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The past three years have certainly been tumultuous and gloomy for Chicago native Lupe Fiasco. Indeed, just last year hundreds of Lupe fans rallied outside of Atlantic Records offices in New York and Chicago demanding the record label to release his album.   It can be argued that the protesters’ march made an impression on record label big wigs, for fans certainly received what they asked for.  Well, somewhat.  Lupe postponed what would have been his final release, Lu.pE.N.D., due to contractual terms. But with so much controversy surrounding the overdue Lasers album, is this really the promised album fans have been waiting for?

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After listening to the intro, “Letting Go” featuring Sarah Green, one may begin to have second thoughts.  The track suffers from lackluster production, a weak chorus, and annoying rap filtered verses which fail to serve any purpose.  However, Lupe comes strongly with the powerful, rock tinged single “Words I Never Said.”  At its very core, “Words I Never Said” finds Lupe confronting everything from terrorism to news media hypocrisy.  Although Lupe digresses from time to time into tangents, the message is focused and hard hitting.

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The album soon takes a downward spiral with tracks “When I Get There,”  ”I Don’t Want to Care Right Now, and “Out of My Head.”  “When I Get There” is more lackadaisical than laidback.   And despite its positive message, it’s transparently forceful.  And by the hook, it feels as if Lupe wasn’t feeling it either.  In “I Don’t Want to Care Right Now,” fans will find Lupe going left (but not in a good way).  The track is an awful reminder of what fellow Chicagoer, Common, attempted on his album Universal Mind Control.  In comparison to the latter two, “Out of My Head” featuring Trey Songz isn’t half bad.  At best it’s a watered down version of “Paris, Tokyo.”  And at worst, well, it’s just that.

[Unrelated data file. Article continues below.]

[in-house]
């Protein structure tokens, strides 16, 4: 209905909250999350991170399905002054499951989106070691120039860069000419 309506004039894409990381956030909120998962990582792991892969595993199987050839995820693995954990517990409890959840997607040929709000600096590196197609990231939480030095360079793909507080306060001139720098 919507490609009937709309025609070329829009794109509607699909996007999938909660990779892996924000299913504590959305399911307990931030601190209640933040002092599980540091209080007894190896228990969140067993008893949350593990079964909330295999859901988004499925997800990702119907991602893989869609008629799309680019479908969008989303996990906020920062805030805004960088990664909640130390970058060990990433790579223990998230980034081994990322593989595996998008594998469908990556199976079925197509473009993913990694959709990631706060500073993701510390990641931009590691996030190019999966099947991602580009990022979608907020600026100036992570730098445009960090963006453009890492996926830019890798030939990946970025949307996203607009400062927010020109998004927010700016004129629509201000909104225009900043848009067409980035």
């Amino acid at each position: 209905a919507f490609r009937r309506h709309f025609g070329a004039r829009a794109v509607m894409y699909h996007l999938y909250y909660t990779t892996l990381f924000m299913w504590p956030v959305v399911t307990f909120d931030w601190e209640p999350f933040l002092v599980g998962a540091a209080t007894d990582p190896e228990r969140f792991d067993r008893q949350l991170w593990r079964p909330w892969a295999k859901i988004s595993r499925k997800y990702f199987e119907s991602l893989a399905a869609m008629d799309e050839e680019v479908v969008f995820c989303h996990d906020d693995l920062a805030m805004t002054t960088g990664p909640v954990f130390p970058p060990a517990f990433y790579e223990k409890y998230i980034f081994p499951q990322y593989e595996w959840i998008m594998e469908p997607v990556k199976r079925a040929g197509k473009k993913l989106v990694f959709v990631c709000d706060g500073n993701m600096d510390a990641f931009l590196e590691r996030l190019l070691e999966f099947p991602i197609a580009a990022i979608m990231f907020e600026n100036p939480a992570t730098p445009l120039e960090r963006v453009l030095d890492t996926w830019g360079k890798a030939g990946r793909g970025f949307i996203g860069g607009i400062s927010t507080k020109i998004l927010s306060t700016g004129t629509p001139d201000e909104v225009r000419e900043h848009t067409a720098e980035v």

The next track, “Beautiful Lasers” featuring MDMA, finds Lupe conflicting with suicidal thoughts.  Here, Lupe airs his frustration and makes several allusions to his relationship with Atlantic Records.  Indeed, Lupe makes no attempt to pull back punches with lines like, “Sometimes, living in a world like this/It’s pretty hard not to go insane/Not pretty if you don’t comply/ Pretty easy if you don’t complain.”  At the end of the song, however, Lupe offers a glimmer of hope by suggesting that love is the only reason he continues to subsist artistically.

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Arguably one of the worst songs off Lasers, “State Run Radio” suffers due to its repetitive gut wrenching chorus and poor production.  Moreover, the song is overly structured.  As with “When I Get There,” the song misses not because of its content, but because of its overt forcefulness. Nonetheless, Lupe reveals that he hasn’t completely exhausted his ingenuity.   Throw Lupe’s throwback “Could’ve Been,” Nas‘ “If I Ruled the World,” and Game’s “Dream” in a blender, and conceptually you’ll receive the most creative song on the album.  It’s a utopian fantasy where “Hip Hop doesn’t have a section called conscience,” and where rappers are “rappin’ like crack never happened.”  Unfortunately, “All Black Everything” not only has the listener imagining what the world could’ve been, but what the album should’ve been had he had more songs like this on the album.

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For the fans who were expecting a completely erroneous, watered down album, you were half right.  It’s clear that Lupe was trying to produce an album that was both revolutionary and progressive.  His frustration, which stems from his lack of artistic control, is painfully obvious on the album.  And after giving it a listen, one can easily discern which songs Lupe felt the most and which songs he created out of apathy.  Because of that, I strongly believe this was an album that Lupe wasn’t looking forward to release. I just hope for his sake, and for the sake of his fans, that his next releases will transcend further than the infrared scanner at the cash register.

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2.5/5

Purchase Lasers on iTunes